Tag Archives: moan

2222. A bit of a whine

(As usual, an interesting number – look at those four 2s! – can mean a deviation from fictional story-telling into an autobiographical vignette).

I hate it when people make fun of me. I find it really depressing. I don’t know why some people have to put others down. In New Zealand it’s called the “tall poppy syndrome”; no one is allowed to stand higher than anyone else.

Someone told me that people are critical because they’re jealous. I’m not sure about that. I think they like making fun of me because they think I’m ugly or something. No one ever invites me to their place for a social occasion or makes a pleasant visit to my place.

It’s not just looks either. They make fun of the way I talk and the stupid things I say. Some even point and laugh. For example the lady librarian at our local library was hysterical with laughter when I took out a book on Greek Philosophy. She said, “What do you want that for?” I told her she wouldn’t know a quiddity from an oddity. I understand Greek philosophy quite well, thank you very much. That’s what I said to her and she screamed even louder with laughter. “What a Hoot!” she shrieked. “Toot! Toot! What a Hoot!”

I don’t like Planet Earth very much. When my leader asked me to represent Planet Hoot on Planet Earth I thought it would be fun. But as it has turned out, it’s the Earthlings that get all the fun; making constant ridicule of my eleven tentacles, five eyes, and twenty-two nipples.

1947. Seasonal Alphonso

Alphonso hated the Spring Equinox. It meant we’re heading towards summer, which is hot, sticky, and utterly uncomfortable.

Alphonso hated the Summer Solstice. It meant the hottest months are on their way.

Alphonso hated the Autumn Equinox. It meant we’re heading towards winter, which is cold, icy, and utterly uncomfortable.

Alphonso hated the Winter Solstice. It meant the coldest months are on their way.

Alphonso hated the weather on television. “They’re forever predicting bad weather. I’ll watch once they start being a bit more positive.”

1944. I didn’t know

Apparently I can’t do much right. I mean, how is a guy to know these things? I gave her a bunch of yellow roses and she said yellow meant “goodbye” – at least in her vocabulary of flowers. I wrapped some white gladiolas in some black tissue paper. I thought it looked stunning and she said that to wrap things in black paper meant everything was over.

It just went on and on. I didn’t know she was allergic to peanuts when I cooked up some Chinese using peanut oil. I didn’t know that years ago her grandfather had drowned and it was insensitive of me to say “Let’s go to the municipal swimming baths on this hot day.” When I asked “Would you like a wine?” I didn’t know her mother was an alcoholic. I didn’t know she had run over her cat when she backed out of her garage. I didn’t know she detested football. I didn’t know that there wasn’t a thing in the world that didn’t upset her. Everything under the sun brought on shocking memories and reactions. I didn’t know she was a Pandora ’s Box of carping whinges.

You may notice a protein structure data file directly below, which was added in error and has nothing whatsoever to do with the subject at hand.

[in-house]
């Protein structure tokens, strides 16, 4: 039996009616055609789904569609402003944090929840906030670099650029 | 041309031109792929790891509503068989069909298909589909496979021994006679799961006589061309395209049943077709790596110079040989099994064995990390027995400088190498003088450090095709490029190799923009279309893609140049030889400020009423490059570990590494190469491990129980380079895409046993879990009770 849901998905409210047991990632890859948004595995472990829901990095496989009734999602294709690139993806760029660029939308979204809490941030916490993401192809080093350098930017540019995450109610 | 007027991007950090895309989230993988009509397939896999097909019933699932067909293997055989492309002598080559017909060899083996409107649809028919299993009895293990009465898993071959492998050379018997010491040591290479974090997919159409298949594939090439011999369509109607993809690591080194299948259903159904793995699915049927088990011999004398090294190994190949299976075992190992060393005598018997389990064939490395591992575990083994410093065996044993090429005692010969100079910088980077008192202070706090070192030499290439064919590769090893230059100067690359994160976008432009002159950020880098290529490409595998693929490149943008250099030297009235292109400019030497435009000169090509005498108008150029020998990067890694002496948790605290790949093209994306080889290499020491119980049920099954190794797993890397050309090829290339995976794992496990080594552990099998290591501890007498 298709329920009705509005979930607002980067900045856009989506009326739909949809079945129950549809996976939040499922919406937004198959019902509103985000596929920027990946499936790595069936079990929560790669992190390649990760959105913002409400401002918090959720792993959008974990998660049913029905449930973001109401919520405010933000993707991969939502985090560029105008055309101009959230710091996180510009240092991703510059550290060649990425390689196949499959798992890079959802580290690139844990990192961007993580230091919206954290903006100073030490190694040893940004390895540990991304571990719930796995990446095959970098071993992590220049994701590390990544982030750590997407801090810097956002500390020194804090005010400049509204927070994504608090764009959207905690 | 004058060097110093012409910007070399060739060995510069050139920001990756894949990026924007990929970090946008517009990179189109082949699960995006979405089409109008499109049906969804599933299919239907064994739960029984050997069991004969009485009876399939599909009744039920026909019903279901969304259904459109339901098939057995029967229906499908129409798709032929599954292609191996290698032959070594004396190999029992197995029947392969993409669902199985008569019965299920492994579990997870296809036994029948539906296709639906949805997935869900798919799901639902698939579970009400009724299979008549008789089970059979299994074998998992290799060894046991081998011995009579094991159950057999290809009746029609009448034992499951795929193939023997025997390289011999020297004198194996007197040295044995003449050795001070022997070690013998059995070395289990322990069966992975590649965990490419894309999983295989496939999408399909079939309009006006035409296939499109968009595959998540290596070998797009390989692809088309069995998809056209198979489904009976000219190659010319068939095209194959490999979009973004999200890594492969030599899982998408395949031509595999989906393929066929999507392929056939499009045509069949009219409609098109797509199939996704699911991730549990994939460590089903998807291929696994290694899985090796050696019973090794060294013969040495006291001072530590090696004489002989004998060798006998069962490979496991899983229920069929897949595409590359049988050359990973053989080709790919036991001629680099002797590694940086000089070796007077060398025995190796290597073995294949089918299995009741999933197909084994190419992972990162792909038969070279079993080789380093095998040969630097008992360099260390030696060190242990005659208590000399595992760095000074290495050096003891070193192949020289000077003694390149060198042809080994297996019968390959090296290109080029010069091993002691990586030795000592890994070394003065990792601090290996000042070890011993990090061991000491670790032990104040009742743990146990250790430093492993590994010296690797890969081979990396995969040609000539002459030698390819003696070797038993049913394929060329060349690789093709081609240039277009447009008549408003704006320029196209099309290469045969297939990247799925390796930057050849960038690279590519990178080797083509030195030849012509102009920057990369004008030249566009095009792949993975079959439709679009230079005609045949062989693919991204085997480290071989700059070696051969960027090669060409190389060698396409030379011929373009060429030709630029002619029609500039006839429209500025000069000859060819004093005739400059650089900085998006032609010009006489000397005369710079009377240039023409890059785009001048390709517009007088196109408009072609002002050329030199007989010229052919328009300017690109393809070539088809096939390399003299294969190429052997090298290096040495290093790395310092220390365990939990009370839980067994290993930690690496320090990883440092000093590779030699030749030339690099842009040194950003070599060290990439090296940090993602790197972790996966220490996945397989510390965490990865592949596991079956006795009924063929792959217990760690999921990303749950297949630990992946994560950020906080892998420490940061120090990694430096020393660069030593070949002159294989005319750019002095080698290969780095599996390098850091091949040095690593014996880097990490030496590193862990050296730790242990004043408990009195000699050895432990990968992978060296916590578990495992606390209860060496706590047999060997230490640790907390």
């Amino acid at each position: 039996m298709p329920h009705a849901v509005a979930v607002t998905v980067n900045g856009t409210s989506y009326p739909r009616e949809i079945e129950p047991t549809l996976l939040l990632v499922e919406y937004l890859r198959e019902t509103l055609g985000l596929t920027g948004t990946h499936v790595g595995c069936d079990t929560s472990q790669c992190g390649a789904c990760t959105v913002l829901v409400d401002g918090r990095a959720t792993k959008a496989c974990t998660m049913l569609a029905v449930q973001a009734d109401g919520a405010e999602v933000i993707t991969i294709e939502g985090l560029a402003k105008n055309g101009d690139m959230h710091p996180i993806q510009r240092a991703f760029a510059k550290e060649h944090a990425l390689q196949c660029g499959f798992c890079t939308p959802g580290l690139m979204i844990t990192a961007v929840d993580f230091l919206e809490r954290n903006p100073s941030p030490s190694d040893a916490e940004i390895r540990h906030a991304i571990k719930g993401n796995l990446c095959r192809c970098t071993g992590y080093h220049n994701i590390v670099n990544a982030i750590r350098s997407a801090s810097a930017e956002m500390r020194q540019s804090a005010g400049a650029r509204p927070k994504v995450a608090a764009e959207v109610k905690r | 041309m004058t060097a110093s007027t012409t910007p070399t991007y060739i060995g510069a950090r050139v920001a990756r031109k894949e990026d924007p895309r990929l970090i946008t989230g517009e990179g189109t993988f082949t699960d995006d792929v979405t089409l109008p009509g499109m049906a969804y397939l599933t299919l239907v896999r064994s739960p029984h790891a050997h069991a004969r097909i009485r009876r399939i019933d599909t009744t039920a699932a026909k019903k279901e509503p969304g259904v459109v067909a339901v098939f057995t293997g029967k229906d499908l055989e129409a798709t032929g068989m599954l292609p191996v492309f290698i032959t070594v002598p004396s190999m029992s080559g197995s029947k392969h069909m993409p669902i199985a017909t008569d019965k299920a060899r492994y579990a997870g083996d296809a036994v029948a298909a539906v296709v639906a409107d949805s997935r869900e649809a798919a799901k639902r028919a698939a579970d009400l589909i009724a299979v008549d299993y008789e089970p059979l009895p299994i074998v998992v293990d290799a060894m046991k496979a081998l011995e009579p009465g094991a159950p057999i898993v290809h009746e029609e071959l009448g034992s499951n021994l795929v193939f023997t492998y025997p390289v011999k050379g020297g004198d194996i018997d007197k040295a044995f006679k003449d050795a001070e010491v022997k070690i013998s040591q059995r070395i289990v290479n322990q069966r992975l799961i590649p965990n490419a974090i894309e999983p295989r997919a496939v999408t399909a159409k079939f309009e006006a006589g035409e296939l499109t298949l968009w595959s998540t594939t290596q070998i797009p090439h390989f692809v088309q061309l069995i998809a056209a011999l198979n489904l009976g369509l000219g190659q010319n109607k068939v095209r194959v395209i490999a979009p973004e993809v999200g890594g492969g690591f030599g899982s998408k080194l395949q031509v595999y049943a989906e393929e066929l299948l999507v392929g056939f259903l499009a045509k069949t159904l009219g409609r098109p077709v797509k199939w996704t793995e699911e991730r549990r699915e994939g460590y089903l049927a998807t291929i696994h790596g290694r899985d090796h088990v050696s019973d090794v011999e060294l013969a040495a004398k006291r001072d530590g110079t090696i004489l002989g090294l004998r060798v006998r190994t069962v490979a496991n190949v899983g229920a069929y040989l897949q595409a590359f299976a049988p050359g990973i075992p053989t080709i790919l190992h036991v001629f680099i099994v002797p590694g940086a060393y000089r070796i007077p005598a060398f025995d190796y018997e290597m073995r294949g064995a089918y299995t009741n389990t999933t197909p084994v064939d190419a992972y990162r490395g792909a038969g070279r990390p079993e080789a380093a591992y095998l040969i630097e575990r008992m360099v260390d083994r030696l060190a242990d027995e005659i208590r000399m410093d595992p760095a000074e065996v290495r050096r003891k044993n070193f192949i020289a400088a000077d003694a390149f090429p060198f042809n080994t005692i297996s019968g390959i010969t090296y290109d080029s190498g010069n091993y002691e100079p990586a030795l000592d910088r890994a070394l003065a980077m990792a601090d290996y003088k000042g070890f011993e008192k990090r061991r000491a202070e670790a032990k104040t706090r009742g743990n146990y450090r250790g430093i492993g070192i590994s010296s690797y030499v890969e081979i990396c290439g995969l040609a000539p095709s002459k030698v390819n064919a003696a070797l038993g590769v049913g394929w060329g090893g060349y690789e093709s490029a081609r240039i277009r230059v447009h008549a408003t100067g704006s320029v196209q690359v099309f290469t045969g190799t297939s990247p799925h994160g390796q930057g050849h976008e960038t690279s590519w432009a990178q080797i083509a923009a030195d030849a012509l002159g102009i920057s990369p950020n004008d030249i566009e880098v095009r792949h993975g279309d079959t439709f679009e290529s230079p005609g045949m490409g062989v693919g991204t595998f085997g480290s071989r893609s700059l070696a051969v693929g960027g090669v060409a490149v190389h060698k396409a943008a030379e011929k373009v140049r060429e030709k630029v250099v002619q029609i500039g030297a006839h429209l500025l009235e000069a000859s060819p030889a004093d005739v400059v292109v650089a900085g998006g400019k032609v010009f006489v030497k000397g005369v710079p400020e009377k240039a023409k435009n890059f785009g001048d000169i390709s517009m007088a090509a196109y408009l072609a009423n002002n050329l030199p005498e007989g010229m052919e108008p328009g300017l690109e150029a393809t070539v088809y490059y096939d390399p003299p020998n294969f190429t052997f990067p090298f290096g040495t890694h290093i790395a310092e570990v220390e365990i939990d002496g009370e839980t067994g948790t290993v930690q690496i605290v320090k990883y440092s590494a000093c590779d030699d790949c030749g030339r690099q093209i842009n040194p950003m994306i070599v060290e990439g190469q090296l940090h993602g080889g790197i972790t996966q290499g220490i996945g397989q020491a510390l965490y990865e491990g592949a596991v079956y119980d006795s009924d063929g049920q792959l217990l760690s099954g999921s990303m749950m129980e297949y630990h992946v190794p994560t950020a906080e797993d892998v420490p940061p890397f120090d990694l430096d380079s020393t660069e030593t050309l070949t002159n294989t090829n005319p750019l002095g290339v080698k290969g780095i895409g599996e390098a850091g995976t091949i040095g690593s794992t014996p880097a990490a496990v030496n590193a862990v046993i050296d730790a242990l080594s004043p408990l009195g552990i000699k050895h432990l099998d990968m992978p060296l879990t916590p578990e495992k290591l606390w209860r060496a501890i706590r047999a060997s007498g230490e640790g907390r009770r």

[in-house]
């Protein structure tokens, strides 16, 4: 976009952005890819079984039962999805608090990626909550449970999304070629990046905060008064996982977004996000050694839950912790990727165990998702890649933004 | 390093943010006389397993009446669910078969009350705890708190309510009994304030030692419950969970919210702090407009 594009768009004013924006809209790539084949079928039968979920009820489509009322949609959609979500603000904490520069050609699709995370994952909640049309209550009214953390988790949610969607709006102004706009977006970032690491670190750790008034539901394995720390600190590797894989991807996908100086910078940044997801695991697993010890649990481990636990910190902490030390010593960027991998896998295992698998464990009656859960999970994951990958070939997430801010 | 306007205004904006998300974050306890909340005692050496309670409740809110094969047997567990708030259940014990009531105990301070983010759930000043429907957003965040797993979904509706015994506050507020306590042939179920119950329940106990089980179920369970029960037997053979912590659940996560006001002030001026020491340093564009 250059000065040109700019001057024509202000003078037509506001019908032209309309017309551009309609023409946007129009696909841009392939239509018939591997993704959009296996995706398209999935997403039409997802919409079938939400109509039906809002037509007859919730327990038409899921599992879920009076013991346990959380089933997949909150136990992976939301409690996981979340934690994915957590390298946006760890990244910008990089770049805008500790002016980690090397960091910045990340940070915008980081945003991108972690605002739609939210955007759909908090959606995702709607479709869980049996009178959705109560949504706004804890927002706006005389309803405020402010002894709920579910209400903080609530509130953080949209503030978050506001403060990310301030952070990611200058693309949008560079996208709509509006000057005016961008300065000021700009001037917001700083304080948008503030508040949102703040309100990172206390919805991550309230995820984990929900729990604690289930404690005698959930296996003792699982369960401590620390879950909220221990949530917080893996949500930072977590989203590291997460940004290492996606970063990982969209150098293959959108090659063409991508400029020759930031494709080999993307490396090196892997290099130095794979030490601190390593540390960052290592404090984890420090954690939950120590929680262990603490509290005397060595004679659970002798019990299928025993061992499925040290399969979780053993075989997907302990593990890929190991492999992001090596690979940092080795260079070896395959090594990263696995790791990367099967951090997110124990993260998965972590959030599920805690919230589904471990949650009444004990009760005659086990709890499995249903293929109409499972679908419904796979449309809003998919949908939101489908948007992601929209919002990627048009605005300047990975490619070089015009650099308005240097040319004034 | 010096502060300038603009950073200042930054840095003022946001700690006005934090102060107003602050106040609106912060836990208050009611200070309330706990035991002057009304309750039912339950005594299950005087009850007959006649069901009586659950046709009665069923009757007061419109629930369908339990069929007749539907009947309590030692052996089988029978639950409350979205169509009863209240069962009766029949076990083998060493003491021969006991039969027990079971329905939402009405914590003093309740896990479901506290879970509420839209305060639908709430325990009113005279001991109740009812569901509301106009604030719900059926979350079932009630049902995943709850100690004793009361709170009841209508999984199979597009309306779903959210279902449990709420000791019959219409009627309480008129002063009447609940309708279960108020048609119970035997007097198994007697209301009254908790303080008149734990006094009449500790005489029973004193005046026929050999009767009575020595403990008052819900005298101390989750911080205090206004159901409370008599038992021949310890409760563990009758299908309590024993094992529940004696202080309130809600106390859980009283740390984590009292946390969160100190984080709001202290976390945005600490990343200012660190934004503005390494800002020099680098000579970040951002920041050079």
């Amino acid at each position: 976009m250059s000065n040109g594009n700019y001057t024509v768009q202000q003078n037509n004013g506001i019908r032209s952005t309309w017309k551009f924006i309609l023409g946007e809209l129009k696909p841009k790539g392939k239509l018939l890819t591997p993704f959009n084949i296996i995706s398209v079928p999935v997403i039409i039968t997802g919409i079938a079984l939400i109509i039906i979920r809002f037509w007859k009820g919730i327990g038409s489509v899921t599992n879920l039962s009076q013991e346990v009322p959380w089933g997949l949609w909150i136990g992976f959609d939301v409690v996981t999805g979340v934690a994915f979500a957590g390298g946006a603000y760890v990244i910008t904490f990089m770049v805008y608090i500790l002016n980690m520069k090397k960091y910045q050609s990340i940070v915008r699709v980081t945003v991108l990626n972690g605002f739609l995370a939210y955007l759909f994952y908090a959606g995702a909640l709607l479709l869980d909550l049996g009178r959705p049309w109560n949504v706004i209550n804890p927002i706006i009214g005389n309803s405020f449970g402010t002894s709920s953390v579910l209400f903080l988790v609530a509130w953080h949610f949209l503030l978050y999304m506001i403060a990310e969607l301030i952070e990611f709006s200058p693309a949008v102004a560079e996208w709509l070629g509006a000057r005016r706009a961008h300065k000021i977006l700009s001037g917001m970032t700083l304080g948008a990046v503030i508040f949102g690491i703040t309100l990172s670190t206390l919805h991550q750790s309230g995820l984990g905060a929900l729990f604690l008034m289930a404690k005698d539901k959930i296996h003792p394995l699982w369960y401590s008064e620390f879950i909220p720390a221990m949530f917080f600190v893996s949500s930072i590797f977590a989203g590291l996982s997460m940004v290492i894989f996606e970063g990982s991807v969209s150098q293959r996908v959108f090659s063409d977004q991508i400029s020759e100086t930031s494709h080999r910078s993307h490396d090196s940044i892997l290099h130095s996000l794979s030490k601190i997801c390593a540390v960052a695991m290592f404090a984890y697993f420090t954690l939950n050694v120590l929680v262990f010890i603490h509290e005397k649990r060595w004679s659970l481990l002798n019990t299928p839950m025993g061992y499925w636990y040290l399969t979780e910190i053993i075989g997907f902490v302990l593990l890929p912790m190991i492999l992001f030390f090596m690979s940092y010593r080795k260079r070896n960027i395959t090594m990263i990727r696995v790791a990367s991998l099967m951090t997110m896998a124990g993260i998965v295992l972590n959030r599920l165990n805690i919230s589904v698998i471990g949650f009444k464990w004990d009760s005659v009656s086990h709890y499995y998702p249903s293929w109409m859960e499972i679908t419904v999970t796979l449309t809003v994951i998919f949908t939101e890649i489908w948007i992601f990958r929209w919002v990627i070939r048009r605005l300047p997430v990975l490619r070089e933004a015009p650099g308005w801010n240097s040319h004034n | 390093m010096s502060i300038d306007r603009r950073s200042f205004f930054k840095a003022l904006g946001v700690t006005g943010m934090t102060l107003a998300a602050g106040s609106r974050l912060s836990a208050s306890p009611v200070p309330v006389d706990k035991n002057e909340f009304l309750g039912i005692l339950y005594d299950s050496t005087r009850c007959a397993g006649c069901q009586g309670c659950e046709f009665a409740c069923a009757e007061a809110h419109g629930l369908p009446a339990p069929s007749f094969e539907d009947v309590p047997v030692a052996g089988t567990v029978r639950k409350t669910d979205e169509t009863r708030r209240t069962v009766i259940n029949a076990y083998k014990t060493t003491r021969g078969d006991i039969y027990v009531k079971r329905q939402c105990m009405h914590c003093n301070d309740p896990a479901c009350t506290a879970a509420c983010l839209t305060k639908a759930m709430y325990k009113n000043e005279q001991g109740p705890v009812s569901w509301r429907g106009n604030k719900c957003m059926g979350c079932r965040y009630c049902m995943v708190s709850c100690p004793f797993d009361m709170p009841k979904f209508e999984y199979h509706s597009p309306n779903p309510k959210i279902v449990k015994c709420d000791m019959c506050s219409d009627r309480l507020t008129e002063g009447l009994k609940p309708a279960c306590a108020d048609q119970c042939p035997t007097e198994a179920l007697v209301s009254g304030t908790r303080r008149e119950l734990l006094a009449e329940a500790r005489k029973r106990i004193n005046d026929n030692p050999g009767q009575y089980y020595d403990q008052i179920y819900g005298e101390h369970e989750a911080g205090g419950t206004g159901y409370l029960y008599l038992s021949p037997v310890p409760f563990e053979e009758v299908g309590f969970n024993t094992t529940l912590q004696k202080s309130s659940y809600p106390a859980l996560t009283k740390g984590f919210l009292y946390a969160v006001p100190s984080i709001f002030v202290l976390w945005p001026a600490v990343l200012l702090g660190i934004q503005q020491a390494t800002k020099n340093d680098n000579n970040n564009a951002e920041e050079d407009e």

On and on and on and on and on. I didn’t know at the time that my brother was right when he told me I was a fool to marry her. Good luck to the guy she’s eloped with.

1838. A handy tip

Tammy Barsby left a two thousand dollar tip for all the staff at the local pizzeria. “I was moved to tears,” said Kimmy Bretherton. “I have worked at Uncle Sammy’s Pizzeria for eleven years and I’ve never seen anything like this.”

Owner Sammy Luciano said that Tammy Barsby had been a regular patron for at least the last four years. “There are still bright spots in our fallen world,” he said. “Tammy’s wonderful generosity will help us get through the dark times and brighten our hearts with the love of giving.”

“I’ve never seen anyone done something like that in my whole life,” said regular patron, Marcellus Caversham. “I’ve never done nothing like that myself. There’s usually three people working there at one time, so divide two thousand by three, whatever that is, and you get a pretty nest egg.”

Letter to Editor 1: I was moved to read of the generosity of Tammy Barsby. It’s certainly not something that the leader of the country would have done. He is a lying, deceiving box of maggots. In fact he probably is the real owner of the pizzeria and just wanted the publicity so he paid the woman to drop the tip off at the pizzeria. That guy can’t do anything unless it’s about himself.

Letter to Editor 2: The fact that someone had to leave a tip for an exorbitant amount shows what hard times we live in under the current administration. The government’s dealing with the economy leaves much to be desired, but if the other person had won the election we’d have a brilliant Foundation to help us all out.

Letter to Editor 3: I don’t know why Uncle Sammy’s Pizzeria gets the headlines and the money. Their pizzas are inferior. I own and run the Happy Family Pizzeria just down the road. Not only do we make better pizzas, but we don’t bleed off the general public like Uncle Sammy.

Letter to Editor 4: I work part-time on a Thursday evening at Uncle Sammy’s Pizzeria and you want to know how much of the tip I got? Nothing. It seems you had to be working at the same time as the tip was left to get a proportion (sic) of it. I deserve it as much as anyone.

Letter to Editor 5: I don’t know why everyone is so negative. Moan moan moan. That’s all I hear all day from these idiots who complain about everything all of the time. So selfish! I wish they would all get lined up against a wall and shot. The world would be a happier and more positive place.

Editor: This correspondence is now closed.